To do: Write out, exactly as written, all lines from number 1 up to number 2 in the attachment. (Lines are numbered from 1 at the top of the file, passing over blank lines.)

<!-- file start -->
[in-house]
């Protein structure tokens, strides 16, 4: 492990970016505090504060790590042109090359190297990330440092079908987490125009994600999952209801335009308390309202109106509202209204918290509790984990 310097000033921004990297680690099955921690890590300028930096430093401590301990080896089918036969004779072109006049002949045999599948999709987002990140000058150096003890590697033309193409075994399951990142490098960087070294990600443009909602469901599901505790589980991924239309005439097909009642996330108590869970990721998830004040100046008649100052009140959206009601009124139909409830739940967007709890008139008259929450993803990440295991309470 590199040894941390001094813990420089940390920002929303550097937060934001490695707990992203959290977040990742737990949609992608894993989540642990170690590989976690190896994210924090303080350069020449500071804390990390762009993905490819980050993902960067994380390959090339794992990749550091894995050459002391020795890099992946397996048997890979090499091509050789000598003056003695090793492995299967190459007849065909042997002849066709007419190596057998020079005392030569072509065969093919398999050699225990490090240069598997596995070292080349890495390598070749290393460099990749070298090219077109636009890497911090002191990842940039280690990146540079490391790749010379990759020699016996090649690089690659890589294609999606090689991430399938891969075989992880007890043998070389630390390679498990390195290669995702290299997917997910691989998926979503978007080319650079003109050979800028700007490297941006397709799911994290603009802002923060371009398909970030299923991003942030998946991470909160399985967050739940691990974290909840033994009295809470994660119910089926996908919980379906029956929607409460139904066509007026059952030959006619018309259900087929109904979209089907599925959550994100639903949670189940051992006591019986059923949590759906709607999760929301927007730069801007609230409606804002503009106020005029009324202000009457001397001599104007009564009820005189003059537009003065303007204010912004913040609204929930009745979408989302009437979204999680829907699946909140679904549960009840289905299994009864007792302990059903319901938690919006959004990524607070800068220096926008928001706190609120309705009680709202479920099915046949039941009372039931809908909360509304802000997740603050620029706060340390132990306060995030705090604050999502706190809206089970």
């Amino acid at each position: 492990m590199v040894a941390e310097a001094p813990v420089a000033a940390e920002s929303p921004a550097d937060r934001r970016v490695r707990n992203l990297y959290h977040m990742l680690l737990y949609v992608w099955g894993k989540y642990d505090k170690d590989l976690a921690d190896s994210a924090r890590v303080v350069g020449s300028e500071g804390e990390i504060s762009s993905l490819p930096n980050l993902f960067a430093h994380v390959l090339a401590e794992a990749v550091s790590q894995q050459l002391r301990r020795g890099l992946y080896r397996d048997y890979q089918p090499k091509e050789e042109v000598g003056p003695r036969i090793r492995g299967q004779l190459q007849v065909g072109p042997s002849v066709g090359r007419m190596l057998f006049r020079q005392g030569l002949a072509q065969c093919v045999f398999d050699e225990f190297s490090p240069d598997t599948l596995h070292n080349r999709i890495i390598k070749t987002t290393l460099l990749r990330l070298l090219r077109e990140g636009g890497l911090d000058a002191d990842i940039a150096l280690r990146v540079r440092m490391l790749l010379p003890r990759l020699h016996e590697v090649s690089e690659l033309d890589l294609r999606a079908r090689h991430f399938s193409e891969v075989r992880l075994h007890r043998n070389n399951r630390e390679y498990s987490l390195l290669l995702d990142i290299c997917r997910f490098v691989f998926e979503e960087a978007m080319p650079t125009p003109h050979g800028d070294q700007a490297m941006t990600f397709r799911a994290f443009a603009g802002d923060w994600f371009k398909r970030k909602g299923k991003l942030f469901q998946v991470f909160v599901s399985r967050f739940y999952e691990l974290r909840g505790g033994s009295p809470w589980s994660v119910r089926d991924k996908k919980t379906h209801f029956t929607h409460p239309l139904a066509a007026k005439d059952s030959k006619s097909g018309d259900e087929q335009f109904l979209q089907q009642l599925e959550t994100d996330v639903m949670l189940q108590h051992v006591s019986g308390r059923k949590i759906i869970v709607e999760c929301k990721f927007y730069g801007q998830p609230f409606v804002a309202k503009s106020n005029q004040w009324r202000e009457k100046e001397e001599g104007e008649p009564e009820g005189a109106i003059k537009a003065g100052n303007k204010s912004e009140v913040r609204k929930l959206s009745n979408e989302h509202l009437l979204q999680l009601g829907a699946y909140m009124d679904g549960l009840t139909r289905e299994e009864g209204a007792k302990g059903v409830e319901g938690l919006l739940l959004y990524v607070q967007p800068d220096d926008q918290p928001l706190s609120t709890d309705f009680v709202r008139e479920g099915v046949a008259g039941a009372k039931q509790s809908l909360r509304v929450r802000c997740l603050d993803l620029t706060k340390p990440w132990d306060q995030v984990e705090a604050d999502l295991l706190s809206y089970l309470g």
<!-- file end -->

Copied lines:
[in-house]
């Protein structure tokens, strides 16, 4: 492990970016505090504060790590042109090359190297990330440092079908987490125009994600999952209801335009308390309202109106509202209204918290509790984990 310097000033921004990297680690099955921690890590300028930096430093401590301990080896089918036969004779072109006049002949045999599948999709987002990140000058150096003890590697033309193409075994399951990142490098960087070294990600443009909602469901599901505790589980991924239309005439097909009642996330108590869970990721998830004040100046008649100052009140959206009601009124139909409830739940967007709890008139008259929450993803990440295991309470 590199040894941390001094813990420089940390920002929303550097937060934001490695707990992203959290977040990742737990949609992608894993989540642990170690590989976690190896994210924090303080350069020449500071804390990390762009993905490819980050993902960067994380390959090339794992990749550091894995050459002391020795890099992946397996048997890979090499091509050789000598003056003695090793492995299967190459007849065909042997002849066709007419190596057998020079005392030569072509065969093919398999050699225990490090240069598997596995070292080349890495390598070749290393460099990749070298090219077109636009890497911090002191990842940039280690990146540079490391790749010379990759020699016996090649690089690659890589294609999606090689991430399938891969075989992880007890043998070389630390390679498990390195290669995702290299997917997910691989998926979503978007080319650079003109050979800028700007490297941006397709799911994290603009802002923060371009398909970030299923991003942030998946991470909160399985967050739940691990974290909840033994009295809470994660119910089926996908919980379906029956929607409460139904066509007026059952030959006619018309259900087929109904979209089907599925959550994100639903949670189940051992006591019986059923949590759906709607999760929301927007730069801007609230409606804002503009106020005029009324202000009457001397001599104007009564009820005189003059537009003065303007204010912004913040609204929930009745979408989302009437979204999680829907699946909140679904549960009840289905299994009864007792302990059903319901938690919006959004990524607070800068220096926008928001706190609120309705009680709202479920099915046949039941009372039931809908909360509304802000997740603050620029706060340390132990306060995030705090604050999502706190809206089970």